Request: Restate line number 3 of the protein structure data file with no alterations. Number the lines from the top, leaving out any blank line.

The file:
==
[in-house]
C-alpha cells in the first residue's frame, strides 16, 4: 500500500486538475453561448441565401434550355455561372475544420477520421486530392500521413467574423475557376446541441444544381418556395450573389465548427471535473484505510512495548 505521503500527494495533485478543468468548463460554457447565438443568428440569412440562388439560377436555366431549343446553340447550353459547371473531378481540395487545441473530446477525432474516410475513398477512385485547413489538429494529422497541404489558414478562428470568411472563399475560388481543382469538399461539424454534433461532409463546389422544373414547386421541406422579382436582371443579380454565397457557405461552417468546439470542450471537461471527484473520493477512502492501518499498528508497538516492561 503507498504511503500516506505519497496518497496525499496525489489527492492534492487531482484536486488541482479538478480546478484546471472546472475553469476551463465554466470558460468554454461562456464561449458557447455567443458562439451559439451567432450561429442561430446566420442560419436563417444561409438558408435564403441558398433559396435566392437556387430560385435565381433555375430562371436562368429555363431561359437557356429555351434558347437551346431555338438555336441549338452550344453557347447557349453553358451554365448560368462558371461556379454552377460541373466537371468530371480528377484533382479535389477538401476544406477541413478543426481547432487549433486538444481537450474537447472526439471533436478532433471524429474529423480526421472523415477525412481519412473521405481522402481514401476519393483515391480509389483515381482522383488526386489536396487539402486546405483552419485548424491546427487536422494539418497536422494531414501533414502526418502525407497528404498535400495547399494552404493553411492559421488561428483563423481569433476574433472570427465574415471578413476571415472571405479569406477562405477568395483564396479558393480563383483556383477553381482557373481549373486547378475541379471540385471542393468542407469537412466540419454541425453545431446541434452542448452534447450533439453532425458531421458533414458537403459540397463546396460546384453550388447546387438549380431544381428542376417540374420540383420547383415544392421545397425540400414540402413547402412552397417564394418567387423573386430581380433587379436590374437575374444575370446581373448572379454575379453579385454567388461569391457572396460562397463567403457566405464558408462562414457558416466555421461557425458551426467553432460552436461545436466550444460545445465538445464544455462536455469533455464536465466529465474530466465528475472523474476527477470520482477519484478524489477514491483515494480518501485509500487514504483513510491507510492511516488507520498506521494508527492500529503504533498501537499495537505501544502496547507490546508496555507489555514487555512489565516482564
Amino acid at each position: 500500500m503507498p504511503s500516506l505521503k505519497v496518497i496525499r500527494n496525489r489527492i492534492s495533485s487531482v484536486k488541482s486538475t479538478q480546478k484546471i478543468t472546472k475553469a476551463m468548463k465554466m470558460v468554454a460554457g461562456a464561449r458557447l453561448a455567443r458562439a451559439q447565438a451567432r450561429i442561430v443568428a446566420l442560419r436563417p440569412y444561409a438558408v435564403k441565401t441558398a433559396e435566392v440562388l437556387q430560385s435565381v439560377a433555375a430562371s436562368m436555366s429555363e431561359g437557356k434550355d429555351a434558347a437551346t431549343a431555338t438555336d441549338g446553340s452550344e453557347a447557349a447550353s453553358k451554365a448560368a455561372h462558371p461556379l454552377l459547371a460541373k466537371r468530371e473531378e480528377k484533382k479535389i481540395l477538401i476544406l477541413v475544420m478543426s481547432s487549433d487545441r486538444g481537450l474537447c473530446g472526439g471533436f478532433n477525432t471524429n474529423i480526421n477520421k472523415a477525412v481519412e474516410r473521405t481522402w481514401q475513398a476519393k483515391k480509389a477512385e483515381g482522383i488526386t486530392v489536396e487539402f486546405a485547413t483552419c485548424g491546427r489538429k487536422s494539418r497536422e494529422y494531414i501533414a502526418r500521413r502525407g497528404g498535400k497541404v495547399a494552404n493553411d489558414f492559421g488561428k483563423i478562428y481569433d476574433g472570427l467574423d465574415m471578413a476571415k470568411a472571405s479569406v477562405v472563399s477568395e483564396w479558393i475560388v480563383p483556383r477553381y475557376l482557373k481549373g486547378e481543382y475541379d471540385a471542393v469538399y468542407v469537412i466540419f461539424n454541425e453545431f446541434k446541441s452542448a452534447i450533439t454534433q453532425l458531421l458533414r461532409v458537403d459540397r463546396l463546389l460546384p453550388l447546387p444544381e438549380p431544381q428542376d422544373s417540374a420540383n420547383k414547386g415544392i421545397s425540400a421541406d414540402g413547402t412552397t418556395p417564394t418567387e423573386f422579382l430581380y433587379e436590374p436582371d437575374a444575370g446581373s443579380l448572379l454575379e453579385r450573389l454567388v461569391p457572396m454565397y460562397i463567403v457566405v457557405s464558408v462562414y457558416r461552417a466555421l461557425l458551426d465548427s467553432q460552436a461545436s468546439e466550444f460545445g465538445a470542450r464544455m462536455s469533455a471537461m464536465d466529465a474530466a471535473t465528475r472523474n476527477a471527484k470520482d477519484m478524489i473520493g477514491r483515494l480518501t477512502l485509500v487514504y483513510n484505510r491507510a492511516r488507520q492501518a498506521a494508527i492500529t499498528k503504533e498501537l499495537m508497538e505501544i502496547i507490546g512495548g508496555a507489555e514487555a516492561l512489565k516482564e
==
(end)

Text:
Amino acid at each position: 500500500m503507498p504511503s500516506l505521503k505519497v496518497i496525499r500527494n496525489r489527492i492534492s495533485s487531482v484536486k488541482s486538475t479538478q480546478k484546471i478543468t472546472k475553469a476551463m468548463k465554466m470558460v468554454a460554457g461562456a464561449r458557447l453561448a455567443r458562439a451559439q447565438a451567432r450561429i442561430v443568428a446566420l442560419r436563417p440569412y444561409a438558408v435564403k441565401t441558398a433559396e435566392v440562388l437556387q430560385s435565381v439560377a433555375a430562371s436562368m436555366s429555363e431561359g437557356k434550355d429555351a434558347a437551346t431549343a431555338t438555336d441549338g446553340s452550344e453557347a447557349a447550353s453553358k451554365a448560368a455561372h462558371p461556379l454552377l459547371a460541373k466537371r468530371e473531378e480528377k484533382k479535389i481540395l477538401i476544406l477541413v475544420m478543426s481547432s487549433d487545441r486538444g481537450l474537447c473530446g472526439g471533436f478532433n477525432t471524429n474529423i480526421n477520421k472523415a477525412v481519412e474516410r473521405t481522402w481514401q475513398a476519393k483515391k480509389a477512385e483515381g482522383i488526386t486530392v489536396e487539402f486546405a485547413t483552419c485548424g491546427r489538429k487536422s494539418r497536422e494529422y494531414i501533414a502526418r500521413r502525407g497528404g498535400k497541404v495547399a494552404n493553411d489558414f492559421g488561428k483563423i478562428y481569433d476574433g472570427l467574423d465574415m471578413a476571415k470568411a472571405s479569406v477562405v472563399s477568395e483564396w479558393i475560388v480563383p483556383r477553381y475557376l482557373k481549373g486547378e481543382y475541379d471540385a471542393v469538399y468542407v469537412i466540419f461539424n454541425e453545431f446541434k446541441s452542448a452534447i450533439t454534433q453532425l458531421l458533414r461532409v458537403d459540397r463546396l463546389l460546384p453550388l447546387p444544381e438549380p431544381q428542376d422544373s417540374a420540383n420547383k414547386g415544392i421545397s425540400a421541406d414540402g413547402t412552397t418556395p417564394t418567387e423573386f422579382l430581380y433587379e436590374p436582371d437575374a444575370g446581373s443579380l448572379l454575379e453579385r450573389l454567388v461569391p457572396m454565397y460562397i463567403v457566405v457557405s464558408v462562414y457558416r461552417a466555421l461557425l458551426d465548427s467553432q460552436a461545436s468546439e466550444f460545445g465538445a470542450r464544455m462536455s469533455a471537461m464536465d466529465a474530466a471535473t465528475r472523474n476527477a471527484k470520482d477519484m478524489i473520493g477514491r483515494l480518501t477512502l485509500v487514504y483513510n484505510r491507510a492511516r488507520q492501518a498506521a494508527i492500529t499498528k503504533e498501537l499495537m508497538e505501544i502496547i507490546g512495548g508496555a507489555e514487555a516492561l512489565k516482564e